It’s orientation season! Whether you’re excited about moving into a dorm or dreading it, there are a few tricks that can make the transition easier for both you and your roommates.
Ten years ago, I transferred to a college in Florida that required all new students to live on campus. I tried to find a workaround to no avail. As an introvert, germaphobe, and homesick northerner, I wasn’t sure how I’d survive sharing a living space with seven other girls. My doubts only increased when I found out I’d been assigned to a suite with seven freshmen! Needless to say, as a junior, that wasn’t exactly what I’d been hoping for. But it turned out to be a good experience for me, and a growth experience, too.
(Yes, that is my actual dorm pictured above. Haha. 👆🏼)
Here are some of the biggest things I learned after living in a dorm:
- Don’t lie on your roommate compatibility test. I didn’t, but I know a lot of people who did. My roommate, for one! She wanted a super-clean roommate so she said she was, too. It frustrated me to no end when we’d get room inspections and her side was messy, because at our school we got fined if our rooms weren’t clean. We’re still friends today and I love that girl to death, but I advise you to be truthful with your own answers. If you’re a night owl, don’t say you’re an early bird. If you’re an introvert, don’t say you’re an extrovert. Everyone will be happier if you go into this whole roommate thing with realistic expectations!
- A fan is your best friend. I lived in a very loud eight-man suite. I tried earplugs to no avail. Nothing helped until my roommate got a nice, loud-ish, humming fan that emitted heavenly white noise every night (and sometimes day) so that both of us could sleep during whichever hours we pleased.
- You can cook way more in a dorm room than you think you can. Your school bans hot plates? Bet they don’t have anything to say about Crock-Pots or Instant Pots! Can’t have a panini press? Use an iron for a homemade grilled cheese! You can microwave omelets, mac & cheese, quesadillas, and even brownies. With a little creativity, you can go a long way with just a microwave and a mini fridge.
- The public bathroom situation is surprisingly doable. Flip-flops, a shower caddy, and air freshener can help you make it through alive.
- You can get creative when it comes to talking on the phone or FaceTiming. Your roommates want to listen in on your conversations about as much as you want them to. Take your call outside. Find an empty laundry room. Sit on a bench on campus or at a nearby park. Go on a walk. Chat in your car. It takes creativity, but you’ll find a place somewhere to have your private conversations and avoid annoying your roommates.
- Be courteous when others are sleeping or studying. Keep it quiet after nine at night and early in the morning, especially on Saturdays. Don’t slam doors. Invest in a pair of ear buds (I know your Spotify playlist is awesome, but I guarantee you not everybody wants to hear it). Don’t flip the lights on in a room where you know someone is sleeping. (There’s a flashlight on your phone for a reason!)
- Hide the food you don’t want others to eat. Some people will be respectful and ask before helping themselves. Others won’t. If it’s a big deal to you (and it usually was to me), stow your snacks in a drawer or under your bed where you know no one else will go looking. And by the same token, don’t eat your roommate’s food unless he or she offers it to you. If they want to share, they will! And if you want them to share, the best thing you can do is to share your food first.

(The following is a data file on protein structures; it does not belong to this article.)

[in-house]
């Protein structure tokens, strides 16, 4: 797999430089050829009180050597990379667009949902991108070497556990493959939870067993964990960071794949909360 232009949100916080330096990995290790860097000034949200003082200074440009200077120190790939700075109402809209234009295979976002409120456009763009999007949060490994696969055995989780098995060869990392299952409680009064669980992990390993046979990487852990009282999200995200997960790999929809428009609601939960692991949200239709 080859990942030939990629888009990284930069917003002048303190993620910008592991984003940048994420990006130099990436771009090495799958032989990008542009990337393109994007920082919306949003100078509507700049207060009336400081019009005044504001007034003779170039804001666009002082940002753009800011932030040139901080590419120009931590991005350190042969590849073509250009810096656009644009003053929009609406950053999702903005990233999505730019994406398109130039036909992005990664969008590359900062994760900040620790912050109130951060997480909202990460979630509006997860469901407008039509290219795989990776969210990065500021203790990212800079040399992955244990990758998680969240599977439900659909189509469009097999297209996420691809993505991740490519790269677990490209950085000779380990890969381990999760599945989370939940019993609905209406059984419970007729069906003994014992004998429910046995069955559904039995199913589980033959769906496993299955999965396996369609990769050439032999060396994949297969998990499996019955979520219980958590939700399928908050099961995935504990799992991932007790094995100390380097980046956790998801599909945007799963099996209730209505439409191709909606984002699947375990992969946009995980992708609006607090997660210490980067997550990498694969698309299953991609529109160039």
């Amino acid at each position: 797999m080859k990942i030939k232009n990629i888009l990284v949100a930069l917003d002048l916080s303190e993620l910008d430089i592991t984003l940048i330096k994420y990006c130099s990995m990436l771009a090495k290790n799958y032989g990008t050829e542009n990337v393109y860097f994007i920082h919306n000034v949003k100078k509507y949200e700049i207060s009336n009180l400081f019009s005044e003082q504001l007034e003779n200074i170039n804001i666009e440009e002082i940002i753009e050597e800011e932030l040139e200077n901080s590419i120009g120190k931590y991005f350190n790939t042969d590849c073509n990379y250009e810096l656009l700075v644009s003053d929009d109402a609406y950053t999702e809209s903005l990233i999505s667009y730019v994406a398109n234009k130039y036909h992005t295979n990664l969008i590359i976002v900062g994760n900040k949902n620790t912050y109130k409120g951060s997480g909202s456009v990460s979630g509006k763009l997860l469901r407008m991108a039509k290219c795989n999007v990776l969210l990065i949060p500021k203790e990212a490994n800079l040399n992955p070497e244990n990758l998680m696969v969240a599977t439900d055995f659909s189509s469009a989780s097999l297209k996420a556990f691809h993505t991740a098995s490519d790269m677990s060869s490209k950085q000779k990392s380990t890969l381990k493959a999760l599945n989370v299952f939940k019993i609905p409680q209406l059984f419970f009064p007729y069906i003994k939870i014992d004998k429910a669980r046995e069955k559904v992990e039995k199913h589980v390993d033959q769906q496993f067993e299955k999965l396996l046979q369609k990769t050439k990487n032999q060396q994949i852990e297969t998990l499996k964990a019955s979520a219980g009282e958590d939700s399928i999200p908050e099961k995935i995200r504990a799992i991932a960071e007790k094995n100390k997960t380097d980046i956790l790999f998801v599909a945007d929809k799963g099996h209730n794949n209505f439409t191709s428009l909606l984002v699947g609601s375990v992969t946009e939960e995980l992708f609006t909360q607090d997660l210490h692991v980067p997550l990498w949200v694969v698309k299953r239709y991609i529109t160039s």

- Sometimes best friends make the worst roommates. And sometimes roommates can turn into your very best friends once they’re no longer your roommates. There are certain personality types that make great roommates, and there are certain ones that make great friends. Sometimes they overlap, but not always! If you get to choose your own roomie, try to find someone who has a similar sleep schedule and agreed-upon standards for cleanliness and organization. (That said, with good communication and effort on both sides, you can live harmoniously with just about anyone.)
- Always, always carry a key. Even if that one roommate swears she’ll be there for the next 20 minutes, you always run the risk of returning to an empty residence. Even if you’re just grabbing your laundry down the hall or running next door for a minute, bring your key and your phone with you.
- Your roommates need space, too. As an introvert with an extroverted roomie, I felt like I was always the one who needed space when I lived in a dorm. But then I realized that even my social roommate probably wanted time in the room by herself, and not just when she was sleeping. I couldn’t always leave when I had loads of homework or needed internet access (I didn’t have a smartphone), but I tried to get out on occasion when I specifically knew my roommate would be home. Run to Target. Go outside. Get dinner in the cafeteria with other friends. Do your laundry. Study in the library. Everyone needs some alone time, and it’s nice to give each other space without one of you having to ask for it.
Adjusting to dorm life and sharing a room for the first time was a challenge for me, but it honestly wasn’t as bad as I expected it to be. Sure, sometimes my roommates drove me nuts and I’m sure they’d say the same thing about me, but almost 10 years later, many of them are still good friends of mine. It’s possible to survive and thrive in a dorm – I did, and you can, too!
Those of you who’ve experienced dorm life: What’s your best advice? What would you do differently? What was your biggest pet peeve?